Saturday, June 8, 2013

spring has sprung

It's hard to say that spring sprung because it seems like we've been through a bunch of schizo weather patterns which merited the air-conditioners being put back in and then fleece jackets and/or waterproofs.  I was just at Flaherty this past weekend judging for the Nutmeg GSP Club and between the hot, humid, still weather on Saturday (especially) and the jungle-like cover, I was glad I wasn't running any of my dogs.

Since the last entry, I did run the dogs and judge for the Long Island Pointing Dog Field Trial Club out at Sarnoff Preserve out in Riverhead, Long Island.  I like Sarnoff as a venue and would have loved to have hunted there back in the day when the LI pine barrens supported wild quail -- but it is a little too wooded on the edges and the course area a little too compact for me to run our Dancing Pirate, but I did run both the Mominator and Mr. Enthusiasm.  But it was a weekend of screw-ups: canine and human.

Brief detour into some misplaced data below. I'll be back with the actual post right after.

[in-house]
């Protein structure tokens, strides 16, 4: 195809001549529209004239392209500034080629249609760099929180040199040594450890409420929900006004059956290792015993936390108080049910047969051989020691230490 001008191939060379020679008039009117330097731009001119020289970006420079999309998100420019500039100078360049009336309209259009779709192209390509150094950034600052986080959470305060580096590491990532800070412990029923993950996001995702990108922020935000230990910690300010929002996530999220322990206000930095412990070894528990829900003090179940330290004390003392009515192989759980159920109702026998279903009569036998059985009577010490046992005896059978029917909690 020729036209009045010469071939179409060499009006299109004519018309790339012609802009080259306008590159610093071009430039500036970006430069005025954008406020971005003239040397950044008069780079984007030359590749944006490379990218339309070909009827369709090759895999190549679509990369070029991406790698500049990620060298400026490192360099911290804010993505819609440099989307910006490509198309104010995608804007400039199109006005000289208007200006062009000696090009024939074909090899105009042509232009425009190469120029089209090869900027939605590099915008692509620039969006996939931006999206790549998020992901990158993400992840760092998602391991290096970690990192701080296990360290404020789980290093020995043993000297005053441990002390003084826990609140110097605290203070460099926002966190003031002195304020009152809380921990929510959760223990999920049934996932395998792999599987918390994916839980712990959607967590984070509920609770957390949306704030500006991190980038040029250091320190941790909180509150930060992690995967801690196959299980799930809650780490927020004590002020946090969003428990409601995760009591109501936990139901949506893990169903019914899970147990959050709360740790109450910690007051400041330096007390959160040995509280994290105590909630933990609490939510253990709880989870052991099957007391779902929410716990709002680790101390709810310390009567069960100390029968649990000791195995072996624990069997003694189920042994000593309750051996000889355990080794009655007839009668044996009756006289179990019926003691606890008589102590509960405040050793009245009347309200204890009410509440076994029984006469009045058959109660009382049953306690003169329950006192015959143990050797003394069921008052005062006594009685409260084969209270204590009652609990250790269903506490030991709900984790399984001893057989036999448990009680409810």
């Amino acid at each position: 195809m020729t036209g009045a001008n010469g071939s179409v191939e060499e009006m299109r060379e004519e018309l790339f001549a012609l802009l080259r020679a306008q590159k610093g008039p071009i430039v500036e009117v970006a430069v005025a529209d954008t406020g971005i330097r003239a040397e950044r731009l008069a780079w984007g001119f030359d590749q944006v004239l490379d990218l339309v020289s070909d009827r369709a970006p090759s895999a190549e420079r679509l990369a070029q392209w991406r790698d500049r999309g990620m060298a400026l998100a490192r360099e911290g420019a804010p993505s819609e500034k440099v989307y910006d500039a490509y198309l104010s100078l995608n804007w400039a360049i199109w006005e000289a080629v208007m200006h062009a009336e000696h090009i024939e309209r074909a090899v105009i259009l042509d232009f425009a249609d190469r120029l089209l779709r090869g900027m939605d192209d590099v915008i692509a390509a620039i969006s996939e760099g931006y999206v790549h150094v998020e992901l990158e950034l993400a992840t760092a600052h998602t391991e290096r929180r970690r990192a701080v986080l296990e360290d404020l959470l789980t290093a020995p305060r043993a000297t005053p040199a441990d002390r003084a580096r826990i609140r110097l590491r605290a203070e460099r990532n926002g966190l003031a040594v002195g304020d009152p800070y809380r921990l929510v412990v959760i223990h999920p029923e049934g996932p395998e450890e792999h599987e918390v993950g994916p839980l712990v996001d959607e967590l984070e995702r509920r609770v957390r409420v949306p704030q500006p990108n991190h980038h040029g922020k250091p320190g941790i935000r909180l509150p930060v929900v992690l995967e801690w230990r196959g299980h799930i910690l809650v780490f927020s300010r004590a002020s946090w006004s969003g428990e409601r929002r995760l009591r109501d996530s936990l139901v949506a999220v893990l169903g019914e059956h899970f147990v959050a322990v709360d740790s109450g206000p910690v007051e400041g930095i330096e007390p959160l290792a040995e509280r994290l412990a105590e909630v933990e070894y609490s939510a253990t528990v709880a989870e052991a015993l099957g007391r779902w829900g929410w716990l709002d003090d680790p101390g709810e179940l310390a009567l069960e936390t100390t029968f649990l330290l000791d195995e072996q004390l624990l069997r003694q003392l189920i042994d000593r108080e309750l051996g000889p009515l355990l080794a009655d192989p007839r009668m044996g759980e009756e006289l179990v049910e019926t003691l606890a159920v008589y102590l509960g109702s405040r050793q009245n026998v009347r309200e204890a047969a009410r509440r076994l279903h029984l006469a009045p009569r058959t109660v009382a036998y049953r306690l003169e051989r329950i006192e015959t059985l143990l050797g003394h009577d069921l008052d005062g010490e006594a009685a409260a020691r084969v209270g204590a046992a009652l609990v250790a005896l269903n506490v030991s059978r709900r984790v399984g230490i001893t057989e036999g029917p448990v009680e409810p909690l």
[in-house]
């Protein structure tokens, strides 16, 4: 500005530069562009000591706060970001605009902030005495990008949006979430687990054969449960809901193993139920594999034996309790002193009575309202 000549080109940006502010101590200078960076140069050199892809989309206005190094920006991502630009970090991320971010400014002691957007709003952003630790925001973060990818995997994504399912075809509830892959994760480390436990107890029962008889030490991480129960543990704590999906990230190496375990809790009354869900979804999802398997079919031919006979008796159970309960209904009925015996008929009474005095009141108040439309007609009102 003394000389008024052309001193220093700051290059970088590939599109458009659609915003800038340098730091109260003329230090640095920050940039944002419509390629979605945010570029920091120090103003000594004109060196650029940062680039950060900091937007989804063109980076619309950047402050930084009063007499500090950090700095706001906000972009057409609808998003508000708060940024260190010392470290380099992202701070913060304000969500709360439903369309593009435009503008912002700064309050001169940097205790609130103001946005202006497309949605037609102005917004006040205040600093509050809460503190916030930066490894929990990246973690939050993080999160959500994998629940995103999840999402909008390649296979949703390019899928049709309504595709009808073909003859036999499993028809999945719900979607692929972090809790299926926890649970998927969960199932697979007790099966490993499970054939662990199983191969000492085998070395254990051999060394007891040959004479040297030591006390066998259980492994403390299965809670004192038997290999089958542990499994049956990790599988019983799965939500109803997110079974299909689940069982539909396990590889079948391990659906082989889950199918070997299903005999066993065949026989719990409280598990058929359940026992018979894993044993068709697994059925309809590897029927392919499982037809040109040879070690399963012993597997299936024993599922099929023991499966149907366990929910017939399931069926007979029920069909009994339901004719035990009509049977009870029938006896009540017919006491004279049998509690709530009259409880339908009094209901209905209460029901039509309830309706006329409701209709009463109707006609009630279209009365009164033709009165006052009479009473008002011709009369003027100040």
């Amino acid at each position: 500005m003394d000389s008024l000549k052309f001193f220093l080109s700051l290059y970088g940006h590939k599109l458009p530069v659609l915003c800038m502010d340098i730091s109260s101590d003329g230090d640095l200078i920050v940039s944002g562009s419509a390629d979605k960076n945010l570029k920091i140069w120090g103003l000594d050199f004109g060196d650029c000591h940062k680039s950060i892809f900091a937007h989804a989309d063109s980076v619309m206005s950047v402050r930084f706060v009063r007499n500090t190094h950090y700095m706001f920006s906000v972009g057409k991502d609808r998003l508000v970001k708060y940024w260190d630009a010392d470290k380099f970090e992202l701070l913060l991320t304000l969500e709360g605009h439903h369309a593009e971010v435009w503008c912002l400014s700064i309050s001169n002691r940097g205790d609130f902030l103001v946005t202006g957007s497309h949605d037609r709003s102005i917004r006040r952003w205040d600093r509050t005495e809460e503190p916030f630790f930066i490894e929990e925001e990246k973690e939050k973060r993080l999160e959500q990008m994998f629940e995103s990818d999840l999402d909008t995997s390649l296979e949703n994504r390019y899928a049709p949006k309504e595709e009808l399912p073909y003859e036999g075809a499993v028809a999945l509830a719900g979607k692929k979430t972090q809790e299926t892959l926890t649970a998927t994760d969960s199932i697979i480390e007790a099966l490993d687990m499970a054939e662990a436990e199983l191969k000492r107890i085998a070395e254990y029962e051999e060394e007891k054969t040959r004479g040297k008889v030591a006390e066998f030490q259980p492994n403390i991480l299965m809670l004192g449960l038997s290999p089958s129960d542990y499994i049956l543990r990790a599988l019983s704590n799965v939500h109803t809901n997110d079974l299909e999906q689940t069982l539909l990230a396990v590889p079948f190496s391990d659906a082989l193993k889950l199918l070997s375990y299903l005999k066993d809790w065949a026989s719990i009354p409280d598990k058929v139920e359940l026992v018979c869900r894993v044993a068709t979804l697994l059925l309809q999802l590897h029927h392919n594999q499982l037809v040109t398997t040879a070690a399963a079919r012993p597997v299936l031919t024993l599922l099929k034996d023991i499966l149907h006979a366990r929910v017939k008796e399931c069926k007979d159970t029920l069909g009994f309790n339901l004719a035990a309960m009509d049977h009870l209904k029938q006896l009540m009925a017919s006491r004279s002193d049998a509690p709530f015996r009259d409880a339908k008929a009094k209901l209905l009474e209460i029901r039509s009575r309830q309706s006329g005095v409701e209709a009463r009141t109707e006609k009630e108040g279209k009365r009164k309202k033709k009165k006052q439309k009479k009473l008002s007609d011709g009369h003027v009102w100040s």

While the first mishap with Jozsi wasn't a screw-up as such, and it indicates the strengths and challenges of the venue, I told the judge that the decision I was making was going to be either brilliant or disastrous.  On the first major bend in the course, Jozsi headed into the piney cover dead ahead -- and as I got closer I heard him bark.  While not generally a trait we look for in pointing dogs, Jozsi has barked to me up in Maine when he knew he was potentially off course and has a grouse pinned.  I've gone to him in both instances and been able to shoot a grouse.  And so I ploughed into the woods hoping he had some kind of game bird pinned.  Maybe he did and maybe it left, but after probably only 5mins of wading around, I realized he wasn't there and I didn't know where he was and so, for the first time ever in a trial, asked for my Astro to locate my dog.  He was 600yds to the front.  But these are tactical decisions you need to make sometimes based on what you know about your dog -- and this time it was the wrong one.